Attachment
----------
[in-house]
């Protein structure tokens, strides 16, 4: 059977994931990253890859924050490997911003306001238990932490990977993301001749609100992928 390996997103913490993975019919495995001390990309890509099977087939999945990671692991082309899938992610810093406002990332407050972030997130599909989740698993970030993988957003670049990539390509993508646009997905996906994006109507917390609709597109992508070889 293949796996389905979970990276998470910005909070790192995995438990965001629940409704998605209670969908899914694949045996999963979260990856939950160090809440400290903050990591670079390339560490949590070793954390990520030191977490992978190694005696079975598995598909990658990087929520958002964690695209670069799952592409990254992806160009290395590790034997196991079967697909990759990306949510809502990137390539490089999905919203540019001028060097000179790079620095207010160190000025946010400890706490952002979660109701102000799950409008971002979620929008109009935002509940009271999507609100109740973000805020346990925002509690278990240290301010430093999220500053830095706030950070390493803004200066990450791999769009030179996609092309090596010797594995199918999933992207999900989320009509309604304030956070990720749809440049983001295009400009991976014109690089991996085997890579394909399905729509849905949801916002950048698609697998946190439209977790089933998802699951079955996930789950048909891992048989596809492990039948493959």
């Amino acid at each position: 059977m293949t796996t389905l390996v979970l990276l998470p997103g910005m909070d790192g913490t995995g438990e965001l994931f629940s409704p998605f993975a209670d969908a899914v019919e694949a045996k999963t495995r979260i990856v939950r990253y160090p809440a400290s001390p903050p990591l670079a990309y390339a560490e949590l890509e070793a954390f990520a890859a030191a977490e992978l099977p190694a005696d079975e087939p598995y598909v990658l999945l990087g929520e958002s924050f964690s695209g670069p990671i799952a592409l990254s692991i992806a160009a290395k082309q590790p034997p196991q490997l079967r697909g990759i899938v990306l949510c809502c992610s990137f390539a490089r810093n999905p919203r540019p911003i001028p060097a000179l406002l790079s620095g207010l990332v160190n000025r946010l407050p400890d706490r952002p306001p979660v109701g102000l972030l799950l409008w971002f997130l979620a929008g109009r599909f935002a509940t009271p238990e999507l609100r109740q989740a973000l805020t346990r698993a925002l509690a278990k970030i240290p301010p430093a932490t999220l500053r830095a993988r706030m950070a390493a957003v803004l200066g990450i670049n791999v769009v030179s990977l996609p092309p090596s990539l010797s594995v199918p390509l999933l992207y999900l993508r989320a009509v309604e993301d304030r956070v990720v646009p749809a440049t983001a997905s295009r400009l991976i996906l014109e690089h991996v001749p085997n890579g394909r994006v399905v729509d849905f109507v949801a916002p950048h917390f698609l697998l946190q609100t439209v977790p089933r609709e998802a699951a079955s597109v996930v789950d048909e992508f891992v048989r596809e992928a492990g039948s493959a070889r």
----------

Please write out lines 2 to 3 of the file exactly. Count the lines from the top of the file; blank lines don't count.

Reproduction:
């Protein structure tokens, strides 16, 4: 059977994931990253890859924050490997911003306001238990932490990977993301001749609100992928 390996997103913490993975019919495995001390990309890509099977087939999945990671692991082309899938992610810093406002990332407050972030997130599909989740698993970030993988957003670049990539390509993508646009997905996906994006109507917390609709597109992508070889 293949796996389905979970990276998470910005909070790192995995438990965001629940409704998605209670969908899914694949045996999963979260990856939950160090809440400290903050990591670079390339560490949590070793954390990520030191977490992978190694005696079975598995598909990658990087929520958002964690695209670069799952592409990254992806160009290395590790034997196991079967697909990759990306949510809502990137390539490089999905919203540019001028060097000179790079620095207010160190000025946010400890706490952002979660109701102000799950409008971002979620929008109009935002509940009271999507609100109740973000805020346990925002509690278990240290301010430093999220500053830095706030950070390493803004200066990450791999769009030179996609092309090596010797594995199918999933992207999900989320009509309604304030956070990720749809440049983001295009400009991976014109690089991996085997890579394909399905729509849905949801916002950048698609697998946190439209977790089933998802699951079955996930789950048909891992048989596809492990039948493959």
């Amino acid at each position: 059977m293949t796996t389905l390996v979970l990276l998470p997103g910005m909070d790192g913490t995995g438990e965001l994931f629940s409704p998605f993975a209670d969908a899914v019919e694949a045996k999963t495995r979260i990856v939950r990253y160090p809440a400290s001390p903050p990591l670079a990309y390339a560490e949590l890509e070793a954390f990520a890859a030191a977490e992978l099977p190694a005696d079975e087939p598995y598909v990658l999945l990087g929520e958002s924050f964690s695209g670069p990671i799952a592409l990254s692991i992806a160009a290395k082309q590790p034997p196991q490997l079967r697909g990759i899938v990306l949510c809502c992610s990137f390539a490089r810093n999905p919203r540019p911003i001028p060097a000179l406002l790079s620095g207010l990332v160190n000025r946010l407050p400890d706490r952002p306001p979660v109701g102000l972030l799950l409008w971002f997130l979620a929008g109009r599909f935002a509940t009271p238990e999507l609100r109740q989740a973000l805020t346990r698993a925002l509690a278990k970030i240290p301010p430093a932490t999220l500053r830095a993988r706030m950070a390493a957003v803004l200066g990450i670049n791999v769009v030179s990977l996609p092309p090596s990539l010797s594995v199918p390509l999933l992207y999900l993508r989320a009509v309604e993301d304030r956070v990720v646009p749809a440049t983001a997905s295009r400009l991976i996906l014109e690089h991996v001749p085997n890579g394909r994006v399905v729509d849905f109507v949801a916002p950048h917390f698609l697998l946190q609100t439209v977790p089933r609709e998802a699951a079955s597109v996930v789950d048909e992508f891992v048989r596809e992928a492990g039948s493959a070889r």